I think all the news agencies portrayed the hearing fairly. The General said it was a "fragile progress" and that much more needed to be done before more troops could be sent home. McCain was right in stating that the conflict was so mishandled that it was at the moment being dug out of a hole and that takes time. One good thing that came out of the hearing was that the General and the ambassador are heading back to the Iraqi government asking for more financial support from them. This was a good point.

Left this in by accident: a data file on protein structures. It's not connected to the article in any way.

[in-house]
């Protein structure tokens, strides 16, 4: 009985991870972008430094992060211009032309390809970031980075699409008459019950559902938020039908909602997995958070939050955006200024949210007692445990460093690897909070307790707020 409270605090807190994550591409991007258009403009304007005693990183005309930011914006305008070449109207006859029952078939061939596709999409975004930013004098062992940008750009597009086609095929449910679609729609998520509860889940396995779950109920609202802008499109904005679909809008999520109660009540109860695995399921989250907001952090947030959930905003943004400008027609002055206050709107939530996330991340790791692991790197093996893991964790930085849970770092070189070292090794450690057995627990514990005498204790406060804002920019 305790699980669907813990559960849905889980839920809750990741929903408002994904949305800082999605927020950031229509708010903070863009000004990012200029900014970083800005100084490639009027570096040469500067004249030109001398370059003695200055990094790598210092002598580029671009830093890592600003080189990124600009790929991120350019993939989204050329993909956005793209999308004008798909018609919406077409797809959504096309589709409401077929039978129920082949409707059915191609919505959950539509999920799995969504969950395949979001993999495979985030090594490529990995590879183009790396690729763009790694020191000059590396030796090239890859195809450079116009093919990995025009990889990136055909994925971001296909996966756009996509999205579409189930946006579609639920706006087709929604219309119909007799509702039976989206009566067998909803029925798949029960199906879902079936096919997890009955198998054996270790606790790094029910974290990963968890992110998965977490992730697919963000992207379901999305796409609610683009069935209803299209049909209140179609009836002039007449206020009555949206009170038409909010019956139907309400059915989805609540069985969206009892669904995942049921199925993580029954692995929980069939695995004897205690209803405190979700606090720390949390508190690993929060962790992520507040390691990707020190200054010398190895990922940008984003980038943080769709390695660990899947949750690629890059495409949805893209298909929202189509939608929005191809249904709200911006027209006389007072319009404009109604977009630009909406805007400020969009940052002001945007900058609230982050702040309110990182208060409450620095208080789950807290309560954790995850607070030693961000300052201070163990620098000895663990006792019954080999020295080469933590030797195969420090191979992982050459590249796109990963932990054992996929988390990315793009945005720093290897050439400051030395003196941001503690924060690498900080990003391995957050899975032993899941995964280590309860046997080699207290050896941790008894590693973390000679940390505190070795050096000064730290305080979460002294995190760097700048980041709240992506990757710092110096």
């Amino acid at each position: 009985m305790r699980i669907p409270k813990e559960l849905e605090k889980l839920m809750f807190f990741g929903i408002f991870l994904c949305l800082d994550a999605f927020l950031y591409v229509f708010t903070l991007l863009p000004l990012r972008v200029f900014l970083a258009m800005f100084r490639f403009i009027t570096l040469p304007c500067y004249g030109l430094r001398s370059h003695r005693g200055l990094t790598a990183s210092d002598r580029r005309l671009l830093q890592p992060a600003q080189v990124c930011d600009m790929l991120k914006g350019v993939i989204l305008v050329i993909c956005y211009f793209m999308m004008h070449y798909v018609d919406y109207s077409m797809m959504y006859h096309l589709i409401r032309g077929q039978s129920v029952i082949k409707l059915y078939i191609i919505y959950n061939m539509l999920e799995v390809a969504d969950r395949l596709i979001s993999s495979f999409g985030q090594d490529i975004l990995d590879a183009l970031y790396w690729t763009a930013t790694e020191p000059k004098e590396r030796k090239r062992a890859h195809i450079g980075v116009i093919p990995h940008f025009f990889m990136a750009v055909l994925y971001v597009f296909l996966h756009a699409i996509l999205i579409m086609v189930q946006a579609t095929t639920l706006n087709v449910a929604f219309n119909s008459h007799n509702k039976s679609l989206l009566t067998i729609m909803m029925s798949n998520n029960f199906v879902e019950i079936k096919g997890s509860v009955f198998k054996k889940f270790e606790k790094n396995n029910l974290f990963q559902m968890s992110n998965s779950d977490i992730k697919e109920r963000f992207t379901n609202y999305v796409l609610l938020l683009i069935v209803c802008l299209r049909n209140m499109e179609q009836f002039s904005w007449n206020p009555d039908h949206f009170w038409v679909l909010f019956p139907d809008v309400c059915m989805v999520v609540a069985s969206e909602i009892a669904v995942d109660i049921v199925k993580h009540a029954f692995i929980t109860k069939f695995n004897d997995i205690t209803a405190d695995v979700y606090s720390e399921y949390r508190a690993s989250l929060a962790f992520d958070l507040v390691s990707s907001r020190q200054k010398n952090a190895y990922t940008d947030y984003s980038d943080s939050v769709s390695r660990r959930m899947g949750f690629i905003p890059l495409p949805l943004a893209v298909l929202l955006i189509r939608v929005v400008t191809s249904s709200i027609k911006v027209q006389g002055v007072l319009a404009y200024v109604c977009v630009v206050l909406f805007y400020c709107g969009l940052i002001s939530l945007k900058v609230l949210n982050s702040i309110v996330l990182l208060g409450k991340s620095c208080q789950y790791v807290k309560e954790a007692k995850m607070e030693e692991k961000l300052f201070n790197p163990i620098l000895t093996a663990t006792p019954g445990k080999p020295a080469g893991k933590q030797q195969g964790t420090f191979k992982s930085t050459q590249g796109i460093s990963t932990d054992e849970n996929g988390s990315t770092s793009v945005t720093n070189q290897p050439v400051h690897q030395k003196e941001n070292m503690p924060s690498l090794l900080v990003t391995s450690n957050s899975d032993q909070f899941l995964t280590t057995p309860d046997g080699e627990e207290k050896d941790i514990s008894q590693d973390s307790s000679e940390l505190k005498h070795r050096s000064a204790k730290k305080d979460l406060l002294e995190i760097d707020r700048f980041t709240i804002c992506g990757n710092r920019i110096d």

For me as a supporter of the war, I feel as though too many people look at the conflict as a mistake because it has been mishandled. I am not talking to people who were against it from the beginning. Consistency has more merit than supporting it and then not supporting it because we didn't kick some ass in 4 months and come home. Iraq is too broad a subject to tackle in this post. Let me just say that if you disagreed with the war from the beginning, fine, we all stipulate that you rule. Now back to earth. We are there. Wouldn't it be better to all band together and say let's look at the situation as it is and not in a vacuum? We can't go backwards.Until Al Gore invents the time machine we are there. Politicizing the conflict to continue to press on the Bush retard button is getting old and we all get it. If you truly believe that coming home is best no matter what the consequences may be, then I can only believe that you refuse to see the full picture. In the words of General Petraeus "War is not a linear phenomenon. It's a calculus, not arithmetic." You can't put a band-aid on a wound that requires 30 stitches. Let's not simplify a complex situation into a political slogan of promises clothed in irresponsibility. Troop withdrawal is too simplistic to shout on the stump as a foreign policy position. It may sound good in theory and tug at our heart strings to bring home our troops, but is it right, ethical and in our best interest. We all have to ask ourselves these questions. Honestly and not politically.